10 Apr Do Motorcycles Really Make You Stronger AND Smarter?
We’ve all heard the concerned friend, mother, uncle or spouse’s plea against the dangers of riding. But what good in life doesn’t have its risks? When we take every safety precaution, motorcycling can be enjoyed as much as any other sport – And that’s exactly what it is- a healthy, low-impact, aerobic sport activity that could help you land some great abs while enjoying a timely adventure to your favorite hot spot or relishing the freedom of the open road.
When you find yourself in the inevitable midst of a loved one’s fear for you safety, try to share the positive aspects of riding, like the research-backed health benefits it brings you.
Your Brain on A Motorcycle
While a great body is always something to appreciate, an active and healthy brain is priceless.
When we drive a car, we sit in a sedentary manner. Navigating a motorcycle requires more work, physically and mentally, which activates the prefrontal areas of the brain. In lay terms, this means riding keeps your brain functioning at its current prime and helps establish higher levels of concentration.
A study by Kawishima at the University of Tokyo, titled “The relationship between motorcycle riding and the human mind,” tested male motorcyclists between 40 and 50. They evaluated two groups, regular use cyclists and a non-rider control group. Each individual was examined for brain function and cognitive skills.
After two months on two wheels, research results were able to conclude riders who drove their motorcycles to the office daily had increased cognitive functioning when compared to those who did not. When they analyzed the data produced by the men, who were also asked to repeat a set of numbers in reverse order, consistent motorcycle riders’ scores had increased more than 50 percent, In contrast, the control group’s scores slightly decreased.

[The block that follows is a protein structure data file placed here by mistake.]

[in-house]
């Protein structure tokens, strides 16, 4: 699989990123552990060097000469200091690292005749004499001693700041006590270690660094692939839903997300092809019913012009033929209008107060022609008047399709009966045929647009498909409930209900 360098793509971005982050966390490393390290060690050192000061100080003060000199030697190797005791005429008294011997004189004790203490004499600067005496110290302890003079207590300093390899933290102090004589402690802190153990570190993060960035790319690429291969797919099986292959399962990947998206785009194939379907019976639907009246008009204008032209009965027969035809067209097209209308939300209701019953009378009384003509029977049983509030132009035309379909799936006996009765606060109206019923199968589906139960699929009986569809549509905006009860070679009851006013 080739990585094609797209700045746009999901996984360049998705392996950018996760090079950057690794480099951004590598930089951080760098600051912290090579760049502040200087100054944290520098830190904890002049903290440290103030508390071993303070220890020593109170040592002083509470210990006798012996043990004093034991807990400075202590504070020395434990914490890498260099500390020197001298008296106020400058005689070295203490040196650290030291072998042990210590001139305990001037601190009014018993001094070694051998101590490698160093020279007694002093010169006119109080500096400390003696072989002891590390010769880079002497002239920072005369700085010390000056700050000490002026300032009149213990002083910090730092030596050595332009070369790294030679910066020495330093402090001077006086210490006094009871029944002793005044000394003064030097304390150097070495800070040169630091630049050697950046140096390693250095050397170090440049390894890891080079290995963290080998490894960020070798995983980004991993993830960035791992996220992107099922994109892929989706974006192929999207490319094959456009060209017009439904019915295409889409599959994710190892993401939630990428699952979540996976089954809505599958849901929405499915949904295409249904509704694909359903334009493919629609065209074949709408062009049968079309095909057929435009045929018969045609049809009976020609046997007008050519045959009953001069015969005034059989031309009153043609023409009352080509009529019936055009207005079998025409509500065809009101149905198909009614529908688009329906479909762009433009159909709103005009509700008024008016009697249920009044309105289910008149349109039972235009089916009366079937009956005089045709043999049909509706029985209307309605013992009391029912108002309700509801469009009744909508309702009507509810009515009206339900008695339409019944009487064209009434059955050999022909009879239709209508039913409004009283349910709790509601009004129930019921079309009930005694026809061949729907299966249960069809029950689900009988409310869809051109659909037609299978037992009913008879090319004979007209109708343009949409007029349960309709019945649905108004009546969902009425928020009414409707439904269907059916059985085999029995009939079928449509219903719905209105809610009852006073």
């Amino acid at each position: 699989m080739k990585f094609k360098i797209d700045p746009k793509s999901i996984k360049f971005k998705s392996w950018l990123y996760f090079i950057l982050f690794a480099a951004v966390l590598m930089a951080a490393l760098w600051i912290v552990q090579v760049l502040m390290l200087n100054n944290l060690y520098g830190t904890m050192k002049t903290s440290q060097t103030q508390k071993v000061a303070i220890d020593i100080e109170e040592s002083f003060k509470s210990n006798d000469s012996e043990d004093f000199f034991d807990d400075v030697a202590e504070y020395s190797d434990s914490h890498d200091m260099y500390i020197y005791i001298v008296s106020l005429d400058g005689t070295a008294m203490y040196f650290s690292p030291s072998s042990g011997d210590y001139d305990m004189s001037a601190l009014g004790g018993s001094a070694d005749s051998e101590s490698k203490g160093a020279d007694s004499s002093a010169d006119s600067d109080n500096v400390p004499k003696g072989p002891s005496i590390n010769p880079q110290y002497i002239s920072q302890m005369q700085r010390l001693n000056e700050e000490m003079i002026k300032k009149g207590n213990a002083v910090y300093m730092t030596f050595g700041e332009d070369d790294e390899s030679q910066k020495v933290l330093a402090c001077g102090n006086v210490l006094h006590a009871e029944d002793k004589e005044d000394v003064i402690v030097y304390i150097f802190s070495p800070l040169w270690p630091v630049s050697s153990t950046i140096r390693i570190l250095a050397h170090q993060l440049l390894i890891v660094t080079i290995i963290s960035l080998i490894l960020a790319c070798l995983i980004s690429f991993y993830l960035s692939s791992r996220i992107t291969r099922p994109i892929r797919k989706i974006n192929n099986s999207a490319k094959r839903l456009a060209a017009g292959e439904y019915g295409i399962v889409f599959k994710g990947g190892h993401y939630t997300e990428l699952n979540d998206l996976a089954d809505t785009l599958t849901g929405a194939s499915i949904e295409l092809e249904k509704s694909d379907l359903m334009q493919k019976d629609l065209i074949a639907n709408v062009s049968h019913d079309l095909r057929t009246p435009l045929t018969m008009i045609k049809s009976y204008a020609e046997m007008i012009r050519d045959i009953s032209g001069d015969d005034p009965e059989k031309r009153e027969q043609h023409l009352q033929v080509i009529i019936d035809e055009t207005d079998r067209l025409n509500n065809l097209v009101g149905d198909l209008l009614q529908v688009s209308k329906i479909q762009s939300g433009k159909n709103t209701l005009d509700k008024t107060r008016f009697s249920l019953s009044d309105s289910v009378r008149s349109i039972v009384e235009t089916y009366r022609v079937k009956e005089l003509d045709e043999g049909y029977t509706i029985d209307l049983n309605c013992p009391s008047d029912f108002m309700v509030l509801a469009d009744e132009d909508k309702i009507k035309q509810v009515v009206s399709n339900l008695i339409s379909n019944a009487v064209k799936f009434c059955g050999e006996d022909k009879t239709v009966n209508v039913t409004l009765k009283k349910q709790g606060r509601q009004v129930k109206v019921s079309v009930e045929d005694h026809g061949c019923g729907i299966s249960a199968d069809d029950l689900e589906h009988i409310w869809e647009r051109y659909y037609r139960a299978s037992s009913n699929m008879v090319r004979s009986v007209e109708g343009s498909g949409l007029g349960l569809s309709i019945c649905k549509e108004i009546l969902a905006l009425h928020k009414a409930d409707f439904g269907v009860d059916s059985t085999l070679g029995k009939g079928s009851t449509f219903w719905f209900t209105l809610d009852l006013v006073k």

It was also found that these improvements would be lost if regular use of a motorcycle ceases.
In addition to keep your mind on its best game, riding has been proven to have a positive impact on mental health, helping mood and reducing stress. The study’s rider participants noted that after 60 days of consistent motorcycle use, they had reduced stress levels and were generally happier. You know that adrenaline rush you get each time you accelerate on your bike? That’s the release of endorphins. Not only do endorphins feel great, they help improve your mood as well. Indirectly, riders gain more exposure to direct sunlight, which increases Vitamin D and helps overall mood. Money saved from spending on fuel for a motorcycle as opposed to a car, truck or SUV can also help bring down personal stress levels.
As substantial as they are, the benefits of motorcycle riding are not solely mental. They’re significantly physical as well.
Total Body Fitness
Did you know that you could get your entire daily exercise through riding? A calorie burner similar to fast walking, motorcycling generally burns around 200-300 calories per hour. Want to burn even more calories? Ride against the wind! (Fast fact: competitive race riders- please only do this in a safe environment with proper training- can burn up to 600 calories an hour as a result of the exercise required to control a bike at extremely high speeds)
While burning these calories, you’re also gaining a full body workout. The muscle use and energy required to maneuver a motorcycle help make your abdominal muscles stronger. Who doesn’t want to be able to say they maintain their six-pack motorcycling?
Since motorcycles usually weigh at least a few hundred pounds, riders must use their bodies to help safely balance and steer. This demands use of nearly every muscle, which, over time, improves muscle tone!
Riding has also been proven to make a positive difference for individuals suffering from Type 2 diabetes or weak knees.
The exercise one gets from riding impacts body chemistry, decreasing insulin use. This increase in insulin sensitivity also tells your body to store less fat, which can help you make significant strides with weight loss goals. As true of any other form of exercise, no one is claiming riding is a cure for diabetes. Nonetheless, it can help! As a result of the intense use of thigh muscles in motorcycling, riders end up with stronger knees and become less susceptible to knee injuries.
So next time you get sick of the daily treadmill grind or solving tedious puzzles to keep your mind running strong or if just don’t have time for any extra personal maintenance in your day, change things up! Try getting that mental and physical fitness in by doing something you already love- like motorcycling.